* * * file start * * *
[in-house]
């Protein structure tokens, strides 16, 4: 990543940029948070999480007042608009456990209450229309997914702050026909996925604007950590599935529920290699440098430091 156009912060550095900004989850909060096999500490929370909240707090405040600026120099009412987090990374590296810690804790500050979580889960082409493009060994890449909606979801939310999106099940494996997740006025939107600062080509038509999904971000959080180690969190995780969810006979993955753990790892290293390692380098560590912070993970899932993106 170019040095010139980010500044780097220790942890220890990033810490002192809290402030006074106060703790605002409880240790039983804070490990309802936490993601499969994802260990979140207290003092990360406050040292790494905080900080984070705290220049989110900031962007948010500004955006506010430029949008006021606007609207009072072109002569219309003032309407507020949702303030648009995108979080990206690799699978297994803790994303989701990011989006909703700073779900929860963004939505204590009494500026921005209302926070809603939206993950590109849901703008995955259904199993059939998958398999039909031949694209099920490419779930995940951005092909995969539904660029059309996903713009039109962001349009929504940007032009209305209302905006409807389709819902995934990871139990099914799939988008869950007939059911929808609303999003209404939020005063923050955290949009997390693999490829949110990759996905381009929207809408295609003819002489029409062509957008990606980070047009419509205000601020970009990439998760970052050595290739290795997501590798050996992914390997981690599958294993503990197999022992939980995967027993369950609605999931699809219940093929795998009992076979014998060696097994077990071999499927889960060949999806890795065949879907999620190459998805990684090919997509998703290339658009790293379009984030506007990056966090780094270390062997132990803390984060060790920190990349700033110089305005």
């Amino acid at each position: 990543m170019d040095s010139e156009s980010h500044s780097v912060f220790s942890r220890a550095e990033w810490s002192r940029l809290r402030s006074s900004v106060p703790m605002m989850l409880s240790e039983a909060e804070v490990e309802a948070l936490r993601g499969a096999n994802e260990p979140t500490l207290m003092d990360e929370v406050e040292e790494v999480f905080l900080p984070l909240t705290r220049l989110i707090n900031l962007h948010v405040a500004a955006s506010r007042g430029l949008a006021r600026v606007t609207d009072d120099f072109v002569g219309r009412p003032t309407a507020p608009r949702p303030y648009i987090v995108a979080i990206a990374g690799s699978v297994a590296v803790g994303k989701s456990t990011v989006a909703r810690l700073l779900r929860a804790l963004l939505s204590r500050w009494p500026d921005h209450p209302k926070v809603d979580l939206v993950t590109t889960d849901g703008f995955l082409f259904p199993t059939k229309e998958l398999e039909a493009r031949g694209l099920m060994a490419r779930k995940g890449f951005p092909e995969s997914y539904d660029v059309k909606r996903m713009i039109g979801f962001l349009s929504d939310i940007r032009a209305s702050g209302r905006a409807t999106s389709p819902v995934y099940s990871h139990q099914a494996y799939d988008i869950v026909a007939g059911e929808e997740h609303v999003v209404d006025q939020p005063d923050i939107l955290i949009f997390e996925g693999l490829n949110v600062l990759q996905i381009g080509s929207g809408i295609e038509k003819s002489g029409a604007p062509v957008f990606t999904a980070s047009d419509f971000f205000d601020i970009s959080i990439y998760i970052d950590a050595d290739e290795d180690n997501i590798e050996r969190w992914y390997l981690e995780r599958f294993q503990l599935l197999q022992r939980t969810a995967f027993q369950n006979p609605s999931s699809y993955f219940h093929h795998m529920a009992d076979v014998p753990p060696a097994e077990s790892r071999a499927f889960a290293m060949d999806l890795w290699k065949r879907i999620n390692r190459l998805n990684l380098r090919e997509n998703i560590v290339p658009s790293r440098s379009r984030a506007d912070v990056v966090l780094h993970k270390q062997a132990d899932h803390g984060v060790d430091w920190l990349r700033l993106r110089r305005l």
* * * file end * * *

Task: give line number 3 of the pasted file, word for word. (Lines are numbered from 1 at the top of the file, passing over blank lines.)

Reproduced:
């Amino acid at each position: 990543m170019d040095s010139e156009s980010h500044s780097v912060f220790s942890r220890a550095e990033w810490s002192r940029l809290r402030s006074s900004v106060p703790m605002m989850l409880s240790e039983a909060e804070v490990e309802a948070l936490r993601g499969a096999n994802e260990p979140t500490l207290m003092d990360e929370v406050e040292e790494v999480f905080l900080p984070l909240t705290r220049l989110i707090n900031l962007h948010v405040a500004a955006s506010r007042g430029l949008a006021r600026v606007t609207d009072d120099f072109v002569g219309r009412p003032t309407a507020p608009r949702p303030y648009i987090v995108a979080i990206a990374g690799s699978v297994a590296v803790g994303k989701s456990t990011v989006a909703r810690l700073l779900r929860a804790l963004l939505s204590r500050w009494p500026d921005h209450p209302k926070v809603d979580l939206v993950t590109t889960d849901g703008f995955l082409f259904p199993t059939k229309e998958l398999e039909a493009r031949g694209l099920m060994a490419r779930k995940g890449f951005p092909e995969s997914y539904d660029v059309k909606r996903m713009i039109g979801f962001l349009s929504d939310i940007r032009a209305s702050g209302r905006a409807t999106s389709p819902v995934y099940s990871h139990q099914a494996y799939d988008i869950v026909a007939g059911e929808e997740h609303v999003v209404d006025q939020p005063d923050i939107l955290i949009f997390e996925g693999l490829n949110v600062l990759q996905i381009g080509s929207g809408i295609e038509k003819s002489g029409a604007p062509v957008f990606t999904a980070s047009d419509f971000f205000d601020i970009s959080i990439y998760i970052d950590a050595d290739e290795d180690n997501i590798e050996r969190w992914y390997l981690e995780r599958f294993q503990l599935l197999q022992r939980t969810a995967f027993q369950n006979p609605s999931s699809y993955f219940h093929h795998m529920a009992d076979v014998p753990p060696a097994e077990s790892r071999a499927f889960a290293m060949d999806l890795w290699k065949r879907i999620n390692r190459l998805n990684l380098r090919e997509n998703i560590v290339p658009s790293r440098s379009r984030a506007d912070v990056v966090l780094h993970k270390q062997a132990d899932h803390g984060v060790d430091w920190l990349r700033l993106r110089r305005l």